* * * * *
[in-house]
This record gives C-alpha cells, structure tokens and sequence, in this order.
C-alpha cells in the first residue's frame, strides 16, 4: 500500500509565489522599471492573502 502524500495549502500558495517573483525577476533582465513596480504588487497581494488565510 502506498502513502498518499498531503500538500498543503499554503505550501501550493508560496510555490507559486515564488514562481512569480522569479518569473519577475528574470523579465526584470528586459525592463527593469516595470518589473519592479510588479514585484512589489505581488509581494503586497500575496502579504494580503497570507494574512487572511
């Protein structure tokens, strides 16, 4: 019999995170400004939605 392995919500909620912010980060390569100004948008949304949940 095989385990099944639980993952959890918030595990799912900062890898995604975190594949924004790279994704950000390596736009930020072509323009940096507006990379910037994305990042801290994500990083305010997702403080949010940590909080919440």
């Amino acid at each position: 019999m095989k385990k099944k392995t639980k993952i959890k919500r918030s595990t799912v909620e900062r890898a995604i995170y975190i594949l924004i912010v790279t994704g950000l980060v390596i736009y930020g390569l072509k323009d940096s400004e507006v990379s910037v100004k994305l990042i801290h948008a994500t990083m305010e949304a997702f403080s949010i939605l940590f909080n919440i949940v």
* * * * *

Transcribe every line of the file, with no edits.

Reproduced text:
[in-house]
This record gives C-alpha cells, structure tokens and sequence, in this order.
C-alpha cells in the first residue's frame, strides 16, 4: 500500500509565489522599471492573502 502524500495549502500558495517573483525577476533582465513596480504588487497581494488565510 502506498502513502498518499498531503500538500498543503499554503505550501501550493508560496510555490507559486515564488514562481512569480522569479518569473519577475528574470523579465526584470528586459525592463527593469516595470518589473519592479510588479514585484512589489505581488509581494503586497500575496502579504494580503497570507494574512487572511
């Protein structure tokens, strides 16, 4: 019999995170400004939605 392995919500909620912010980060390569100004948008949304949940 095989385990099944639980993952959890918030595990799912900062890898995604975190594949924004790279994704950000390596736009930020072509323009940096507006990379910037994305990042801290994500990083305010997702403080949010940590909080919440």
């Amino acid at each position: 019999m095989k385990k099944k392995t639980k993952i959890k919500r918030s595990t799912v909620e900062r890898a995604i995170y975190i594949l924004i912010v790279t994704g950000l980060v390596i736009y930020g390569l072509k323009d940096s400004e507006v990379s910037v100004k994305l990042i801290h948008a994500t990083m305010e949304a997702f403080s949010i939605l940590f909080n919440i949940v």